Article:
For example, social innovation and systems design highly aim at including stakeholders otherwise left out of previous design decisions and speculating on the implications of the design decisions we make today, advocating for a more sustainable and equitable future.

At ground level, however, lies the opportunity (I would even argue “the need”) to focus on that designer, that engineer, or software developer; on the architect or the nurse; on the policymaker, economist, financial analyst, or anybody and everybody. It lies the need to zoom in on this individual, the actual person who is performing any of these roles, and inquire: Are you acting as who you truly are? According to Otto Scharmer — and technically to the whole field of psychology, psychoanalysis, and coaching, for that matter — we seem to be not.

The complex system of me

Regardless of the theory of change of your choice, we can agree that we only begin to change once we understand two fundamental aspects: where we are now, and where we want to go. More importantly: who we are now, and who we can be. While these two latter questions are worth several following posts, the fundamental notion here is that significant life changes are often tough to do alone.

We can undoubtedly tackle simple things in our life such as changing the time we wake up in the morning, or even more complicated things such as our diet, job or career. Though the structural changes pertaining to the way we see as ourselves today (our sense of identity) and how it plays a major role in our struggles and our limitations is an entirely different story.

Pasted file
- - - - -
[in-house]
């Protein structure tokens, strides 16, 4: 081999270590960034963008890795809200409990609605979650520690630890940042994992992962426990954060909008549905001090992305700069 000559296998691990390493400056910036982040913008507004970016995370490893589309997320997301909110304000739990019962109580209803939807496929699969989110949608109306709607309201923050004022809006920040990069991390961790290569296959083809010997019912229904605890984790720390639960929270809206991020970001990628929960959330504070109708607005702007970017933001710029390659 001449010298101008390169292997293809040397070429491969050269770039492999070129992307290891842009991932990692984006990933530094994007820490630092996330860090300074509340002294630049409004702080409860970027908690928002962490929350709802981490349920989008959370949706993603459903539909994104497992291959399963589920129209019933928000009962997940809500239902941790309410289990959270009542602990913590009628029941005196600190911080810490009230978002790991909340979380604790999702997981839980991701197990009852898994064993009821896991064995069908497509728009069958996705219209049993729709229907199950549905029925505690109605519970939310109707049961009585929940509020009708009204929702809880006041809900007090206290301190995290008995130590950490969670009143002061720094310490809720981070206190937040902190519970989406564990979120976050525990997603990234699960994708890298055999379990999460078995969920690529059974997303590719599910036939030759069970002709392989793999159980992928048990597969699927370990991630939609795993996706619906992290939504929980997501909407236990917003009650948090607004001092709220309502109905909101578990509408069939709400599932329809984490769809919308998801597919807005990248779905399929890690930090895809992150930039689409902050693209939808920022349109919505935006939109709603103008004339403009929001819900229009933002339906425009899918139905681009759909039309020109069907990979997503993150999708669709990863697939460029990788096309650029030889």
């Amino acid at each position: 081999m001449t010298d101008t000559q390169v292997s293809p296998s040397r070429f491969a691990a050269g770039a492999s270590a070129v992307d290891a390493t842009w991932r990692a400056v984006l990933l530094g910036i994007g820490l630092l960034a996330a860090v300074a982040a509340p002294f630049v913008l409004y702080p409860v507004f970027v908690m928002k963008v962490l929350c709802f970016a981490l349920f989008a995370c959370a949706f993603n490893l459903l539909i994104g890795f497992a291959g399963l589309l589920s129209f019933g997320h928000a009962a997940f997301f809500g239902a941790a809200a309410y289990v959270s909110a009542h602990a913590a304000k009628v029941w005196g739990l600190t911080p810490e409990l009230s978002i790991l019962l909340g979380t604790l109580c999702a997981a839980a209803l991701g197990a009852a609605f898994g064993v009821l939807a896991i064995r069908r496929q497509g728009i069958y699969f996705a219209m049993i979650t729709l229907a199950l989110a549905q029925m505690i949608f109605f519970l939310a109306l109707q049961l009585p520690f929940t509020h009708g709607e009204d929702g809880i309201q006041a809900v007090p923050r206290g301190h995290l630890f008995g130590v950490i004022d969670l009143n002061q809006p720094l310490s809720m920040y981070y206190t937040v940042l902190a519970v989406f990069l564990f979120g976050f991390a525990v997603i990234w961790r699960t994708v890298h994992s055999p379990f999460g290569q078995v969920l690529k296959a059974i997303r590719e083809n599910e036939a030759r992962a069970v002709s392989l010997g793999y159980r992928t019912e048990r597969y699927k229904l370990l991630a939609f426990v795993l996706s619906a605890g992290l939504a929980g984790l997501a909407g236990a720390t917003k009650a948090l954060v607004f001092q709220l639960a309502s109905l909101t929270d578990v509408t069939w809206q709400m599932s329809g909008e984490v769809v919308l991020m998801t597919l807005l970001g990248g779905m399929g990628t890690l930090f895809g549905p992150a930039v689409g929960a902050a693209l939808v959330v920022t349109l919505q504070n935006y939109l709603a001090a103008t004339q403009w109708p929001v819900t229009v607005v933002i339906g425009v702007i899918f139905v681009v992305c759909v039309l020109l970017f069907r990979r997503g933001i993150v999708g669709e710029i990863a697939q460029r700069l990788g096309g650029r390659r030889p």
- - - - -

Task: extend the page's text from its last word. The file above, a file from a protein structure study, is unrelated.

This is what I call in Life Design, a complex problem.

A lot of us have heard the term “complex problems” or “wicked problems”. They have multiple entry points and not just one specific solution, but several possible solutions. They are also referred to as “systemic problems” in the field of design, and “adaptive problems” in the field of coaching and psychology. Systems can vary incredibly in size. For example, our planetarian food system is gigantic, whereas our body system, not so much. Both are incredibly complex.

Solving for social inequality or climate change, known for being some of the most pressing global challenges of our time, requires broad initiatives such as Scharmer’s uLab, which pertains to the field of social innovation — where Parson’s Transdisciplinary Design also lives. These aim to bring about positive change in the disconnects Self-and-Other and Self-and-It.

At the core of the disconnect between Self-and-Self lies different, also systemic, issues. Such as how to pave our way from being overly socialized (when our sense of self-worth stems from others) to authoring our lives (when our sense of self-worth lies within us). Additionally, how to navigate through a stage of ego-centrism to eco-centrism. These represent some of the ultimate developmental challenges for any individual, in any culture.

The main takeaway here is that the disconnect between Self-and-Self has many entry points and several possible solutions, like any system. In fact, when we are amid cognitive paradigm shifts, there are actually no known solutions to us. We have to live them to create them.